Second, the dominance of finance capital can be primarily attributed to their strong influence on government policies on financial governance. The former Prime Minister Ranil Wickramasinghe is the most powerful political agent in this regard. He is a loyal lieutenant of the Mont Pelerin Society, a political project founded by Friedrich von Hayek and others that propagated "neoliberalism" to advance the interests of the ultra-rich. Most members of Mont Pelerin are also "neoconservatives", who have been powerful in shaping American foreign policy for the last generation. Soon after Wickramasinghe was sworn in as the Prime Minister of Sri Lanka on January 8th, 2015, he took control of the Central Bank under his portfolio. This move is not only unprecedented, but also unlawful. According to the monetary law, the Central Bank must come under the purview of the Minister of Finance (who, at the time, was Ravi Karunanayake). Kabir Hashim was appointed as the Minister of Public Enterprises which made him the subject minister in charge of state banks.

Ranil Wickremesinghe’s second move was to bring in his friend Arjuna Mahendran, a non-citizen, as the Governor of the Central Bank. This was the beginning of a carefully orchestrated plan to privatize state-managed funds (such as the EPF) and state banks or to dilute them, and strengthen the financial capitalist class in Sri Lanka. His third move was to strategically eliminate the direct placement system for the issuance of government bonds in order to borrow money in the name of transparency. A brief digression about the history of the issuance of government bonds is necessary here.

A Treasury Bond "is a certificate issued by the Central Bank in acknowledgement of a borrowing done for the government from somebody in the market" (Cabraal 2019, p.18). It is much like a fixed deposit certificate that we as individuals get from a bank. When bonds are issued, the Central Bank’s Public Debt Department (PDD) issues a press notice calling for bids from dedicated primary dealers, four of which belong to the state sector - Bank of Ceylon, People’s Bank, National Savings Bank and EPF. The auctions are done through electronic means where the primary dealers and EPF would submit bids by using telephone lines to the PDD (Wijewardena 2017). The issuance of government bonds to borrow funds for the Treasury was first introduced in 1997, during Mrs. Chandrika Bandaranaike Kumaratunga’s presidency.

The Central Bank Governor at the time, Mr. A.S. Jayawardena put in place both the direct placement system and the auction for the issuance of bonds. In the heat of the civil war at the time, the state could only borrow internally to finance the war and other state functions. Although countries like China, India, Pakistan and Russia provided support in the form of weapons and other military assistance, no country offered direct financing. Given these circumstances, compounded with a looming budget deficit, depleting foreign exchange reserves, and rising interest rates, the state resorted to the direct placement system of issuing bonds, and it borrowed predominantly from state-owned funds and financial institutions. Governor Jayawardena was concerned that there was a possibility of some primary dealers seeking to jack up interest rates if the process was unregulated, as it would be in an auction. He wanted a system that could prevent such behavior because the duty of the Central Bank is to raise money for the government at the cheapest cost while avoiding sudden hikes in interest rates. Hence, the Central Bank used its discretionary power as the borrower of funds on the optimal amount it could raise through auctions without causing an unwarranted increase in interest rates. The direct placement system did not offer an undue advantage to any primary dealer as the requirement was to invest around the market rates. In Governor Jayawardena’s words, "there is no competitive market here because the licensed primary dealers are a group of oligopolists who can drive the rates to their advantage.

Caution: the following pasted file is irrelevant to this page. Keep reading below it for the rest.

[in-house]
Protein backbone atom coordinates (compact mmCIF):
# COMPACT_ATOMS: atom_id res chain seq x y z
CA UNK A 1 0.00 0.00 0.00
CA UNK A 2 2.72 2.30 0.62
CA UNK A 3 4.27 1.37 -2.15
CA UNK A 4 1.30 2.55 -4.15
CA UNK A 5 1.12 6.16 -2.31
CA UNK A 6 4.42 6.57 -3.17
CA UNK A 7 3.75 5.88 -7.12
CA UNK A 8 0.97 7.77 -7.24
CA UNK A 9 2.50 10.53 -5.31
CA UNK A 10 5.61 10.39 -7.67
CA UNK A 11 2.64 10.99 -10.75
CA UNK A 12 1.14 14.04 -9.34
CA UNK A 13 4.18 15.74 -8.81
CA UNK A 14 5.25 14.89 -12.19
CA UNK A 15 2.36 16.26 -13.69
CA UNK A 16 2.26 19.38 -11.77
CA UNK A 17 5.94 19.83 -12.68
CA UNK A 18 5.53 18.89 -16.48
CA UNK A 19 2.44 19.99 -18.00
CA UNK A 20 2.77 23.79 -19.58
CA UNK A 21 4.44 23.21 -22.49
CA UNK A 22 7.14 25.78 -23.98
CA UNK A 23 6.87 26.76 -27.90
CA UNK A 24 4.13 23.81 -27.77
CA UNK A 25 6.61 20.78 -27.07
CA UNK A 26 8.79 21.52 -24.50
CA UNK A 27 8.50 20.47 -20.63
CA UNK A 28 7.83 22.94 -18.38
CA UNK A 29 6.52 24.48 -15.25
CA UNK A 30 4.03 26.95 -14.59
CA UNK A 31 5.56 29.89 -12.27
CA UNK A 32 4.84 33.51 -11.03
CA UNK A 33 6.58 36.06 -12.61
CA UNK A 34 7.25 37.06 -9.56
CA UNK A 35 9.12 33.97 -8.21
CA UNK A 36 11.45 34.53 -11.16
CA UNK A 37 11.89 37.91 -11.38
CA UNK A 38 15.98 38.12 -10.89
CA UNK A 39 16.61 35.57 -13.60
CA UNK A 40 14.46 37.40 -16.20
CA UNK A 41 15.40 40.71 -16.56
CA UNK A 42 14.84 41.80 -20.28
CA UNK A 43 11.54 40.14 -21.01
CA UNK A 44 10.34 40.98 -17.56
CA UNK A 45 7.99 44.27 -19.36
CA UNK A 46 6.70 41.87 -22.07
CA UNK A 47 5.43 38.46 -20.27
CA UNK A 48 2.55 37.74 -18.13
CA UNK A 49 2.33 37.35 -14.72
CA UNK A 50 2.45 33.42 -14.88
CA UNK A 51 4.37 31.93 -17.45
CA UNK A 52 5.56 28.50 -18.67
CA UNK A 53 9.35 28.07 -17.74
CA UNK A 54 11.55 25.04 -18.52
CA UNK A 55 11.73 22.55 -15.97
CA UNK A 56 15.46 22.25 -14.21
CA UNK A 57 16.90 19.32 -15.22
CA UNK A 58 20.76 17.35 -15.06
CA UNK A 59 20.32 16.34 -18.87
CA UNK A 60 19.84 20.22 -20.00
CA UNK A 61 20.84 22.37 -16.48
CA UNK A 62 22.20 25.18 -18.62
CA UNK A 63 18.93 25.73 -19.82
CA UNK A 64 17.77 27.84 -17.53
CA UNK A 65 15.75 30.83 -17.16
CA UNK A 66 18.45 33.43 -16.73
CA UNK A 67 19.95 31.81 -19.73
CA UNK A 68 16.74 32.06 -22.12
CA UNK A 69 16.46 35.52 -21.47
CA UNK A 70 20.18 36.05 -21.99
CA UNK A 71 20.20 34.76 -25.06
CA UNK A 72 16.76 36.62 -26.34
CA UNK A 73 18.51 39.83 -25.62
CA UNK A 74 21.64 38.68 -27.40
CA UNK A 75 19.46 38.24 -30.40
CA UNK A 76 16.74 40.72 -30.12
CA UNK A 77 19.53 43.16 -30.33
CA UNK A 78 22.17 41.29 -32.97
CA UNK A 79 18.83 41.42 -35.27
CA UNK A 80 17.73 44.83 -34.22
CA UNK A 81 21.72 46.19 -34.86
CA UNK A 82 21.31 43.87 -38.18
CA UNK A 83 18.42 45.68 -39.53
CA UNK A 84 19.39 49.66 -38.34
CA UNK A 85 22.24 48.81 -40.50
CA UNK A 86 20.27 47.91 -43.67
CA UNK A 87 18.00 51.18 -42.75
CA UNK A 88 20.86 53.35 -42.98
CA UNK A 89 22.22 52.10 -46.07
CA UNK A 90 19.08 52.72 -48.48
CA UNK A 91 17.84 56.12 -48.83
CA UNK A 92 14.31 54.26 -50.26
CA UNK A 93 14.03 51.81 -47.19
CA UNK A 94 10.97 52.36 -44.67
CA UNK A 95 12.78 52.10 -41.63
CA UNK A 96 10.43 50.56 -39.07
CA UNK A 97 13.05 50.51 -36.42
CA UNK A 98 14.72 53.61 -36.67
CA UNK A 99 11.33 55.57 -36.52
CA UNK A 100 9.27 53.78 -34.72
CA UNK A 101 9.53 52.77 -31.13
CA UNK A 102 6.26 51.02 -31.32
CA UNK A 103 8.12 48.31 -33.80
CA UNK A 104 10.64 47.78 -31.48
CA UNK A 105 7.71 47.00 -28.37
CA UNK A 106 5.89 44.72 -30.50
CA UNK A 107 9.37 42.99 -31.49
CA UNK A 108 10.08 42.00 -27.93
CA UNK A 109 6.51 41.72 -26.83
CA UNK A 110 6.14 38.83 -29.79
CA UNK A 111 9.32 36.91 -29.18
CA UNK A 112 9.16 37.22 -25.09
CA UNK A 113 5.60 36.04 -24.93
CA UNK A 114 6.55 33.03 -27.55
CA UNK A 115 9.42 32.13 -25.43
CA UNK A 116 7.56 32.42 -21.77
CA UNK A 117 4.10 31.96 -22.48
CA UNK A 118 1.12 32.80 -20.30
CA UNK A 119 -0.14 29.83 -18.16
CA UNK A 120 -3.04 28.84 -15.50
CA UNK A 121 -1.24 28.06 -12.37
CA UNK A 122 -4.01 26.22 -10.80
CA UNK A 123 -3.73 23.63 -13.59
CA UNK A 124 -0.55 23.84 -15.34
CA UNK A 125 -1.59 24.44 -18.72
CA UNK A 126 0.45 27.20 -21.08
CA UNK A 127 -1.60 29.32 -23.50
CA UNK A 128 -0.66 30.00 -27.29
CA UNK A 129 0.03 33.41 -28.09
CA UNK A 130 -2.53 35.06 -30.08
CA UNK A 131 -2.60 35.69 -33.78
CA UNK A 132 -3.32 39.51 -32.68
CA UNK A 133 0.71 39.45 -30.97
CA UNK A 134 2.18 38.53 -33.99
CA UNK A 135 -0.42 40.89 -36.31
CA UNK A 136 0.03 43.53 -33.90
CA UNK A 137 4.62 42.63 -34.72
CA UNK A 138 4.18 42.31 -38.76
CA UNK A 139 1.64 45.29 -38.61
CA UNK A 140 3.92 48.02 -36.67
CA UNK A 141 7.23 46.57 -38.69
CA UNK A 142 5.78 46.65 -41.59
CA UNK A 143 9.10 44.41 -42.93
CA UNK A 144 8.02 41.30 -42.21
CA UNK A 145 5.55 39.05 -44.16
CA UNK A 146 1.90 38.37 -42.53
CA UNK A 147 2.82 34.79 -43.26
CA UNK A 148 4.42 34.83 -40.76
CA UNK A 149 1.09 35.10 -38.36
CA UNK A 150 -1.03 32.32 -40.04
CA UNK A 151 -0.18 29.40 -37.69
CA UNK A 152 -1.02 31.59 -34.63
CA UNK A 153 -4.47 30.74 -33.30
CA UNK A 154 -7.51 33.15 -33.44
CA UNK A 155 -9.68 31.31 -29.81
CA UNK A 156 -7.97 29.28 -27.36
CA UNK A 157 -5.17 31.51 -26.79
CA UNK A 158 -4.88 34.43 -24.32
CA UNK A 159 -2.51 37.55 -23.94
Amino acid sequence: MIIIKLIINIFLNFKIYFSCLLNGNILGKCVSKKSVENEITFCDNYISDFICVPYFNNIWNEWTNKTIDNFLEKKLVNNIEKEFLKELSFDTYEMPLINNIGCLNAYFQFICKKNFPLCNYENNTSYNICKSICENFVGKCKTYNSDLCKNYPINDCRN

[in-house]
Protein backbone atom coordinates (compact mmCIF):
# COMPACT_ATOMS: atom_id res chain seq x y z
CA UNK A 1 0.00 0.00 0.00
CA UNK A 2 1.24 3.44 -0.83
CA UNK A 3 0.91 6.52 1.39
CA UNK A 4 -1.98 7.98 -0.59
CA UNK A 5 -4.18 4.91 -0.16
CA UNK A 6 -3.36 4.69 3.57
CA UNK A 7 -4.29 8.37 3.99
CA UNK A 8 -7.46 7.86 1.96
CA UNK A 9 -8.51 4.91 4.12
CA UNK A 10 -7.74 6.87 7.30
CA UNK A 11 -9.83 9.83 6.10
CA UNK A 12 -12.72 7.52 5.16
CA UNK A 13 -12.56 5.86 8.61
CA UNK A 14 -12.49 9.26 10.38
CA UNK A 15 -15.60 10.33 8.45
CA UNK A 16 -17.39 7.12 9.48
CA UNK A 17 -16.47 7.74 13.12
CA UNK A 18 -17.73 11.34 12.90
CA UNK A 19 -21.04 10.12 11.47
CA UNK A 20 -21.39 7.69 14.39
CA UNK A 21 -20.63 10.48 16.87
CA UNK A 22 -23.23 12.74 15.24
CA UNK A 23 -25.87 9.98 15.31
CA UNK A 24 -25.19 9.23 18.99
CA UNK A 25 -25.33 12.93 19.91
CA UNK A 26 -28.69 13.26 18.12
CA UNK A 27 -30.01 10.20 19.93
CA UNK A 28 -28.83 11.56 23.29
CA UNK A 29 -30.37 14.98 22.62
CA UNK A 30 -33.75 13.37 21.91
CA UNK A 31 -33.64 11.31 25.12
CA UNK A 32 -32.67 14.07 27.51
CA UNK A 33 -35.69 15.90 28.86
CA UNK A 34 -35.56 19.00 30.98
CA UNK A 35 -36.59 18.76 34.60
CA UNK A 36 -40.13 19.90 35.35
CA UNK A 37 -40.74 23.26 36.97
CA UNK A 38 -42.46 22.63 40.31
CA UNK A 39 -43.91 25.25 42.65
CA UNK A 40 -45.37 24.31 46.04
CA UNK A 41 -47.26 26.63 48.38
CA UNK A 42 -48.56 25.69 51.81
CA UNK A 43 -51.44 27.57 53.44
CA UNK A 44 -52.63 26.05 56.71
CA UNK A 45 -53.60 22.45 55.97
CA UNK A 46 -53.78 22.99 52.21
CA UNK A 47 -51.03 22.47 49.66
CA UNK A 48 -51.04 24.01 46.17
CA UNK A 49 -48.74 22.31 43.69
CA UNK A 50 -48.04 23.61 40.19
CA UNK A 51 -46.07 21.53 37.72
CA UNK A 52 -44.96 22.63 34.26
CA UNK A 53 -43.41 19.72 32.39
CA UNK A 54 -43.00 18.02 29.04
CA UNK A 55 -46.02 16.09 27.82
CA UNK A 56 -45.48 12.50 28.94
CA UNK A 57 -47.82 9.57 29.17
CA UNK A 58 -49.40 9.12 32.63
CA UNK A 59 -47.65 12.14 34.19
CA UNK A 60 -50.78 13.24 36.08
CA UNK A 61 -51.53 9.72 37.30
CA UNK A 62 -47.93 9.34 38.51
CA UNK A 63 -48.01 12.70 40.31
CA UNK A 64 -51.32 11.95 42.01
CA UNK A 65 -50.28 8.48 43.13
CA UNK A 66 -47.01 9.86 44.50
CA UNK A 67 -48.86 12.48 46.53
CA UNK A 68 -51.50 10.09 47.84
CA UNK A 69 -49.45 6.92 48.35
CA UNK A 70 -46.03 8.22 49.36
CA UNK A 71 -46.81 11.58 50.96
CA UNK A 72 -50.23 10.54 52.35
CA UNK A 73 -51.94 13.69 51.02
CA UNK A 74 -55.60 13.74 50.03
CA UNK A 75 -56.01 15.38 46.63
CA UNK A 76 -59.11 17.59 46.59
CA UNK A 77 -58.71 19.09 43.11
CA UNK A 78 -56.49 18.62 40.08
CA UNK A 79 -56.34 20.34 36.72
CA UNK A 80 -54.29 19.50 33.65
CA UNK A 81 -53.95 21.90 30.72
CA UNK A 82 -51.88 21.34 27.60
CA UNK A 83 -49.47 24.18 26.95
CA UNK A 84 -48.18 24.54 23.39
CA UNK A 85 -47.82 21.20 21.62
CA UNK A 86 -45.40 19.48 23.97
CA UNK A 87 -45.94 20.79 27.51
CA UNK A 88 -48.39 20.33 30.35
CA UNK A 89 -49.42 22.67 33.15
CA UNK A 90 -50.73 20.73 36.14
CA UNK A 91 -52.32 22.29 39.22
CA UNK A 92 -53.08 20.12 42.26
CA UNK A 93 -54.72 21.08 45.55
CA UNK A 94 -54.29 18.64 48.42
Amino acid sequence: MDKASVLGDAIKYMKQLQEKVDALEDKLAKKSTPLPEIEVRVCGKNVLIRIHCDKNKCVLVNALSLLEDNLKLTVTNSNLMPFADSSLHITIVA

The Central Bank, while seeking market development in the long run, has a right to prevent a situation that would lead to unfair practices by a few primary dealers who might have access to inside information. Hence, market development means market taming too" (Jayawardena 1997, also quoted in Cabraal 2019, p.22).